Rabies bat bite


The Mirror, 20/11/2002, p21

A BAT expert was fighting for life last night with suspected rabies
after being bitten by one of the species.
David McRae, a natural history artist and licensed handler of the
protected mammals, was in a hospital isolation ward. His symptoms were
“advanced”, involving problems with the brain and nervous system.
The strain of rabies caught from the bat is a neurological illness and
different to the disease carried by dogs and foxes. Last month, after
an incident in Lancashire, environment officials warned of potential
rabies danger from bats in the UK. But yesterday’s case is only the
third here. Public health experts said there was minimum risk.
It is thought Mr McRae, of Guthrie, near Forfar, was bitten by the
infected bat several months ago.
He only recently began to show symptoms of the rabies strain, European
Bat Lyssavirus.
He had not been vaccinated. Mr McRae, 55, went into hospital “less than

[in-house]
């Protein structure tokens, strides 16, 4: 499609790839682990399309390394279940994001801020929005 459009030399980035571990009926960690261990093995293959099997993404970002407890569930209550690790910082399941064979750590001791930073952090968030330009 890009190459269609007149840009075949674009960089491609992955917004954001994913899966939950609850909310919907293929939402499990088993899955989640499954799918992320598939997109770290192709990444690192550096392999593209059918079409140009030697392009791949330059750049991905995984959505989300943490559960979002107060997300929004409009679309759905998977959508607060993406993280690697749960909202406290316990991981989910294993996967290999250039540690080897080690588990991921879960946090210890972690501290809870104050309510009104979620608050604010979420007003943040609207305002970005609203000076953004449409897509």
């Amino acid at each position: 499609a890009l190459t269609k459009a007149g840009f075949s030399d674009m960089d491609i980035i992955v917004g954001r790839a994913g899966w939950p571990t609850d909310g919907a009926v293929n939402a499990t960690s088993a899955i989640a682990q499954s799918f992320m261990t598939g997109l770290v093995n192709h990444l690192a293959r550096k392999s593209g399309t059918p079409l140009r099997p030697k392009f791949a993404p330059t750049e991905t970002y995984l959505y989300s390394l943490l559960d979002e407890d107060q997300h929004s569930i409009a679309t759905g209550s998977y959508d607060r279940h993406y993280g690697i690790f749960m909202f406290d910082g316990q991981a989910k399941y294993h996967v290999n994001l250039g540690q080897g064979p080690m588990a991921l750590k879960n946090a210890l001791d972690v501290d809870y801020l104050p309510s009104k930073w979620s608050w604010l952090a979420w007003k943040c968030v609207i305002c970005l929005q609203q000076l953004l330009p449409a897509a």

a month ago” with mild neurological symptoms and he deteriorated.
Dr Dilip Nathwani said the patient at Ninewells hospital, Dundee, was
“extremely ill”.
Fever and paralysis are symptoms. Test results are expected today.
Mr McRae worked for Scottish Natural Heritage as a volunteer, caring
for bats.
Public health chief Drew Walker said a simple way to stop infection was
“avoiding handling bats under any circumstances”.
Transmission between humans is unheard of. Only two of the 16 bat types
found in the UK have a rabies risk.
A conservationist in Lancashire was bitten by a rabid bat in September,
but she did not become ill.
* ROBERT Prins, 42, got £2,800 in fines and costs at Ipswich yesterday
for smuggling a kitten into Britain from Lithuania for his wife, in
breach of rabies laws.


Categories: Daily Mirror articles

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